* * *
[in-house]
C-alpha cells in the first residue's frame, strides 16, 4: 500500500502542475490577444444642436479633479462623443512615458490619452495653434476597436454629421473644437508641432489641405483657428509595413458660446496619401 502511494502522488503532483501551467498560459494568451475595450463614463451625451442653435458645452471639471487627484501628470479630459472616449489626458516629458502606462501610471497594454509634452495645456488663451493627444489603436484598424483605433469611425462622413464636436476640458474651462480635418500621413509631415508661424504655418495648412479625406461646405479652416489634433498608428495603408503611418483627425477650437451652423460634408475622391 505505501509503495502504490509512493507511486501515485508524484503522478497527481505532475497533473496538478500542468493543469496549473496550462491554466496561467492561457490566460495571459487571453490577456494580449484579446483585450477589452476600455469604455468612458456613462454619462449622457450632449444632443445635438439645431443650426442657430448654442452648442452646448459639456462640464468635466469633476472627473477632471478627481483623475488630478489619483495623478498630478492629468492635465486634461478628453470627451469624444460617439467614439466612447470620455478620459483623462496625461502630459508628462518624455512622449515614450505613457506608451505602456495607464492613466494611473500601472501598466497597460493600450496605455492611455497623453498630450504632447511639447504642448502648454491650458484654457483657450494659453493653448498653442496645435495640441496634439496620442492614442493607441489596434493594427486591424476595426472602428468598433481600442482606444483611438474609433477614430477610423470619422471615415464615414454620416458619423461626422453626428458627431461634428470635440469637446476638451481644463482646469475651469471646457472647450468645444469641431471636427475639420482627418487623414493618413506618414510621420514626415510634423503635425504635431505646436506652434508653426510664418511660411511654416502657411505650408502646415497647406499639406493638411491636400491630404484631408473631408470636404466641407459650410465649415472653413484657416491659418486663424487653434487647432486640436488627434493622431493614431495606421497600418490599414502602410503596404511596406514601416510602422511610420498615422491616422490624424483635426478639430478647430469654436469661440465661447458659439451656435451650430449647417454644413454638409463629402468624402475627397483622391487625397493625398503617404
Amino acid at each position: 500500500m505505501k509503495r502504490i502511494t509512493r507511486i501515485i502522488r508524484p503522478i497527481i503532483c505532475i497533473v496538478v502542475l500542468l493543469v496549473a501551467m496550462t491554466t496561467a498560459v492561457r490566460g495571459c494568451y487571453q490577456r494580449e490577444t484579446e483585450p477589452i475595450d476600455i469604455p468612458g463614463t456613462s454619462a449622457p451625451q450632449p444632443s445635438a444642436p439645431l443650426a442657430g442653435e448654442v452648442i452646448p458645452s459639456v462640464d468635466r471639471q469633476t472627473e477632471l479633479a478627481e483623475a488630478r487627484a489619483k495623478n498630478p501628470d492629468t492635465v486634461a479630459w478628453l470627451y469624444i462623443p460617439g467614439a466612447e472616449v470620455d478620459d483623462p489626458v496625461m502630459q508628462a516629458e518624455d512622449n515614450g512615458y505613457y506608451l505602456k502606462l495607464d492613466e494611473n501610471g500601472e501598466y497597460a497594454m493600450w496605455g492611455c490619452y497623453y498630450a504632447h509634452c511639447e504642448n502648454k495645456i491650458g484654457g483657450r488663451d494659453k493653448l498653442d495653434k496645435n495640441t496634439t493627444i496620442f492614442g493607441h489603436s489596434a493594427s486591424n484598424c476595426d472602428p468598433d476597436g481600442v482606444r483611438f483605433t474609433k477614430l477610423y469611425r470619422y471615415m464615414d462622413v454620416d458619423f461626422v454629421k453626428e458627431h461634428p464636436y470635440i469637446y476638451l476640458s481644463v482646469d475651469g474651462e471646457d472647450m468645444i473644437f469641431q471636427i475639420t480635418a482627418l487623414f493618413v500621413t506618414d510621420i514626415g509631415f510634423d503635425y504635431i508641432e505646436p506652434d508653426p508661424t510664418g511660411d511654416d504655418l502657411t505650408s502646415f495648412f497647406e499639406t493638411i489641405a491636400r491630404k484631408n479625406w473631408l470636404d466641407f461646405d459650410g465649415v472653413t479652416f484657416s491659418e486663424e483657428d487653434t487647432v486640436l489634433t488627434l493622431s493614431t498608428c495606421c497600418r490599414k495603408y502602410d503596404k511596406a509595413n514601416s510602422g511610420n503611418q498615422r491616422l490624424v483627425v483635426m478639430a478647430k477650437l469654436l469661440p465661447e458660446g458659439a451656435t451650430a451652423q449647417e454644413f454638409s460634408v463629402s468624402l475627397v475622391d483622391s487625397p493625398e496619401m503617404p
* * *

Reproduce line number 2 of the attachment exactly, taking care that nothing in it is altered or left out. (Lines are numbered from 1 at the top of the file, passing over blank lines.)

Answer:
C-alpha cells in the first residue's frame, strides 16, 4: 500500500502542475490577444444642436479633479462623443512615458490619452495653434476597436454629421473644437508641432489641405483657428509595413458660446496619401 502511494502522488503532483501551467498560459494568451475595450463614463451625451442653435458645452471639471487627484501628470479630459472616449489626458516629458502606462501610471497594454509634452495645456488663451493627444489603436484598424483605433469611425462622413464636436476640458474651462480635418500621413509631415508661424504655418495648412479625406461646405479652416489634433498608428495603408503611418483627425477650437451652423460634408475622391 505505501509503495502504490509512493507511486501515485508524484503522478497527481505532475497533473496538478500542468493543469496549473496550462491554466496561467492561457490566460495571459487571453490577456494580449484579446483585450477589452476600455469604455468612458456613462454619462449622457450632449444632443445635438439645431443650426442657430448654442452648442452646448459639456462640464468635466469633476472627473477632471478627481483623475488630478489619483495623478498630478492629468492635465486634461478628453470627451469624444460617439467614439466612447470620455478620459483623462496625461502630459508628462518624455512622449515614450505613457506608451505602456495607464492613466494611473500601472501598466497597460493600450496605455492611455497623453498630450504632447511639447504642448502648454491650458484654457483657450494659453493653448498653442496645435495640441496634439496620442492614442493607441489596434493594427486591424476595426472602428468598433481600442482606444483611438474609433477614430477610423470619422471615415464615414454620416458619423461626422453626428458627431461634428470635440469637446476638451481644463482646469475651469471646457472647450468645444469641431471636427475639420482627418487623414493618413506618414510621420514626415510634423503635425504635431505646436506652434508653426510664418511660411511654416502657411505650408502646415497647406499639406493638411491636400491630404484631408473631408470636404466641407459650410465649415472653413484657416491659418486663424487653434487647432486640436488627434493622431493614431495606421497600418490599414502602410503596404511596406514601416510602422511610420498615422491616422490624424483635426478639430478647430469654436469661440465661447458659439451656435451650430449647417454644413454638409463629402468624402475627397483622391487625397493625398503617404